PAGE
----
So, you just got a brand new 8, 10, or 12-inch Dobsonian and you are amazed at all the power it has for such an affordable price.

But then you realize it comes with just a couple of standard 10mm and 25mm eyepieces.

Surely there are better eyepieces out there that are worthy of yielding much better views right?

Well, you’ve come to the right place.

I’ve tested dozens of combinations on different instruments to figure out which are the best eyepieces for Dobsonian telescopes. This article will guide you through the selection process. You will learn what specifications, brands, and designs you should be looking for, as well as which ones give you the best value for your money.

If you want to skip all that, click the button below to go straight to the picks.

About Dobsonian telescopes

Dobsonians are a great choice for amateur astronomy because of their versatility. They are generally on the larger side when it comes to their aperture. This means they are good for pretty much every type of target, from closer ones like the Moon and Mars to deep space objects with low brightness.

Another advantage of Dobsonians is they have an excellent size-to-price ratio. They are the most accessible type of telescope for large apertures. This is the reason why they are also known as “light buckets” because they are able to capture large amounts of light. The design of the mount is very “point-and-shoot”, making them also easy to use as they don’t have a steep learning curve.

On the other hand, the trade-off of Dobsonians is in maintenance and portability. Because of the open design, reflecting telescopes catch more dust than other types of telescopes so be ready to spend some time cleaning yours. They also need to be collimated every few months to align the mirrors.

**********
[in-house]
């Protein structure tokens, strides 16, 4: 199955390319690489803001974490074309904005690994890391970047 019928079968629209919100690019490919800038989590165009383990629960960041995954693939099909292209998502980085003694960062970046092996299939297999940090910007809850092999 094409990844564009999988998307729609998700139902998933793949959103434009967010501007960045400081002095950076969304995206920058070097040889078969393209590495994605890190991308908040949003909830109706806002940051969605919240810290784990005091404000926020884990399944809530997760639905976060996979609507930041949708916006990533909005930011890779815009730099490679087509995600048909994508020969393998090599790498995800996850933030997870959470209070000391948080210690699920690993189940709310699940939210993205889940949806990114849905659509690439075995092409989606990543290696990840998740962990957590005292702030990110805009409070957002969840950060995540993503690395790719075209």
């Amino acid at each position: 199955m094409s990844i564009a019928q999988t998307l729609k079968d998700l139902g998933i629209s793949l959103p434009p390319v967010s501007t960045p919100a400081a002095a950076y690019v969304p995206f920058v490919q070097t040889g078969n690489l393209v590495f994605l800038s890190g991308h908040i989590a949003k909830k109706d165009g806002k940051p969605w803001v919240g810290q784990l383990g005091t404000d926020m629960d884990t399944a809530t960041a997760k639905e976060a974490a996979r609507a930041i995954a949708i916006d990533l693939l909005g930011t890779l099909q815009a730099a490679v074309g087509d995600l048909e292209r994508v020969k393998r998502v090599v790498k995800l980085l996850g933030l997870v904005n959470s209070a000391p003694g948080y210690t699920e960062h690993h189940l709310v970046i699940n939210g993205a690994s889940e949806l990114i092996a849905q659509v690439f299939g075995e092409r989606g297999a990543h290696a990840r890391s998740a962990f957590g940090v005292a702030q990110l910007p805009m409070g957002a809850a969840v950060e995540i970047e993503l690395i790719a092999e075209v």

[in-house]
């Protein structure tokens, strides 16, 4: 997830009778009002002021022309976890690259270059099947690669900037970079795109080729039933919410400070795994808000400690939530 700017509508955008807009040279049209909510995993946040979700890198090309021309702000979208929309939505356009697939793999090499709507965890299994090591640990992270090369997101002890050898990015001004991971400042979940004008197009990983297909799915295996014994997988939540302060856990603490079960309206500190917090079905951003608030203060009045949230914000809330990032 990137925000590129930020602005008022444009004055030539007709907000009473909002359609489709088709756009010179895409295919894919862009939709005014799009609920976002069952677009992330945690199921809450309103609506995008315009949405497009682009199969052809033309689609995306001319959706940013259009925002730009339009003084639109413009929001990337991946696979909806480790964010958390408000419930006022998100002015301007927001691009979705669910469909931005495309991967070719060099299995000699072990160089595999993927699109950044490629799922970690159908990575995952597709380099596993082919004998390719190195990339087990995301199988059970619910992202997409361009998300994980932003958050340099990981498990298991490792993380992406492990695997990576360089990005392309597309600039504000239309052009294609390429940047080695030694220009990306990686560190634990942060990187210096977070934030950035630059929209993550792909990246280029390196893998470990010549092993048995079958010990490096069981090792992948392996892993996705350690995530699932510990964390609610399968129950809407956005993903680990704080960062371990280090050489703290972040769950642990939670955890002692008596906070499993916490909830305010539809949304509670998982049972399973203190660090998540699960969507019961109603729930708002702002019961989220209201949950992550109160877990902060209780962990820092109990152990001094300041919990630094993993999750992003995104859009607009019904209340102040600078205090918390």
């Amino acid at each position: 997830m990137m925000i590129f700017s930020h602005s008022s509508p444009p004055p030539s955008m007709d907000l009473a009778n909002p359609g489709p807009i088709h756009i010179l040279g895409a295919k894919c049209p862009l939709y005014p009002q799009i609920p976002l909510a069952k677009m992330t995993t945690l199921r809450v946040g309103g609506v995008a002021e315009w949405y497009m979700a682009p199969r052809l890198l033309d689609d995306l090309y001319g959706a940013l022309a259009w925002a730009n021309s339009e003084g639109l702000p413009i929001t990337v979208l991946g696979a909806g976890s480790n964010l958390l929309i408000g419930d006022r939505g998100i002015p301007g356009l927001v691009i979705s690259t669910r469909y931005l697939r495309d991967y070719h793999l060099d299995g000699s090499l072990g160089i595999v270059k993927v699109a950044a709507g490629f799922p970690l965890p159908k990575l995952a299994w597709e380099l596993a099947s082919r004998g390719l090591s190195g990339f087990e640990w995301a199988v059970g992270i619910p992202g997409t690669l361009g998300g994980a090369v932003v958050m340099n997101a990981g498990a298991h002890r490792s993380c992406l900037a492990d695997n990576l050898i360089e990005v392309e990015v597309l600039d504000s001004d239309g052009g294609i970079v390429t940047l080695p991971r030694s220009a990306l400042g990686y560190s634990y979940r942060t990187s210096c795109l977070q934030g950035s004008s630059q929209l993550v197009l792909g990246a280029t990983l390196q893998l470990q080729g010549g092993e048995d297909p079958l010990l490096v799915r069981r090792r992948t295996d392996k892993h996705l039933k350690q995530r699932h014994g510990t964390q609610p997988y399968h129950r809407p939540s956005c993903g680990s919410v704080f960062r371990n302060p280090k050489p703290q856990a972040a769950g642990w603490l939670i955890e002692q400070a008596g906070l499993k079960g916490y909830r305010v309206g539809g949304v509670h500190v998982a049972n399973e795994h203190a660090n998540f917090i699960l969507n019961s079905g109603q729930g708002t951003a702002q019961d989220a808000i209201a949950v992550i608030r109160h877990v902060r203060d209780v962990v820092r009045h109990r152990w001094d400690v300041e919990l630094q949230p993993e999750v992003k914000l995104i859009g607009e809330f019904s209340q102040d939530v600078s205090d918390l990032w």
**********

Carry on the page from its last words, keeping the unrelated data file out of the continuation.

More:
How to pick an eyepiece for a Dobsonian

Bundled eyepieces

The first thing that you are going to want to do when choosing eyepieces for a Dobsonian is to assess the quality of your current collection.

Most telescopes these days come with two eyepieces included. Generally a 10mm and a 25mm or a 20mm.

This is a good start as it allows you to test the telescope with high and low magnification. But if you really want to get the most out of the power and versatility that a Dobsonian offers, it is not enough.

Some manufacturers cut costs by bundling low-quality eyepieces with their telescopes. This means that you are not getting the best view possible and you might be losing on sharpness, contrast, and color. To figure out the quality of your eyepieces first you need to know what type of design it has. Usually, these will be either Kellner or Plossl. You can find out which ones your telescope has on the manufacturer’s site.

Plossl eyepieces are high-quality and they use a 3-element design with good light transmission. This is the minimum quality that I’d recommend to get good images out of a Dobsonian.

Kellners on the other hand only have 2 elements and they are a very basic type of eyepiece. They are fine for many things and you can use them and get decent views, but upgrading them is generally an easy way to improve your images.

Upgrading your eyepiece collection

Building an eyepiece collection – unless you have an unlimited budget – is about versatility.

Buying expensive eyepieces that are excellent but only for specific use cases is no good. Instead, you want to cover as many magnification ranges and use cases as possible with the least amount of accessories.